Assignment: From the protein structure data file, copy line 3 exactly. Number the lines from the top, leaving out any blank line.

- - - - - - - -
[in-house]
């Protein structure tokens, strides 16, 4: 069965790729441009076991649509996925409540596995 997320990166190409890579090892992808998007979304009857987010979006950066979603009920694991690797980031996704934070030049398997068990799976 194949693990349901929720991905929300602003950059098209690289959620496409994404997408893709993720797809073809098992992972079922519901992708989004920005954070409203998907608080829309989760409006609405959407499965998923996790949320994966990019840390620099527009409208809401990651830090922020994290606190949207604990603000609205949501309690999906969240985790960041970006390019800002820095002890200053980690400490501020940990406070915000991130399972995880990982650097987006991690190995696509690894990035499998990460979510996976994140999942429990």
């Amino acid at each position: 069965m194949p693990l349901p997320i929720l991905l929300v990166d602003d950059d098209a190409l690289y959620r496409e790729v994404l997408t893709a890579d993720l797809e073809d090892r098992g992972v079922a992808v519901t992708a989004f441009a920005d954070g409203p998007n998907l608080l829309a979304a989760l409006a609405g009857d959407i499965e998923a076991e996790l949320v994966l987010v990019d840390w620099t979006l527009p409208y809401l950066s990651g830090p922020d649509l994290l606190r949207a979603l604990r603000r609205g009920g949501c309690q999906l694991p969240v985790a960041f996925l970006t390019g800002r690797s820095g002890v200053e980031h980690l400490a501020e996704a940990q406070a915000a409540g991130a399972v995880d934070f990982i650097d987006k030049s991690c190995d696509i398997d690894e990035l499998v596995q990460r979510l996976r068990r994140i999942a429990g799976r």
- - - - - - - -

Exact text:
């Amino acid at each position: 069965m194949p693990l349901p997320i929720l991905l929300v990166d602003d950059d098209a190409l690289y959620r496409e790729v994404l997408t893709a890579d993720l797809e073809d090892r098992g992972v079922a992808v519901t992708a989004f441009a920005d954070g409203p998007n998907l608080l829309a979304a989760l409006a609405g009857d959407i499965e998923a076991e996790l949320v994966l987010v990019d840390w620099t979006l527009p409208y809401l950066s990651g830090p922020d649509l994290l606190r949207a979603l604990r603000r609205g009920g949501c309690q999906l694991p969240v985790a960041f996925l970006t390019g800002r690797s820095g002890v200053e980031h980690l400490a501020e996704a940990q406070a915000a409540g991130a399972v995880d934070f990982i650097d987006k030049s991690c190995d696509i398997d690894e990035l499998v596995q990460r979510l996976r068990r994140i999942a429990g799976r």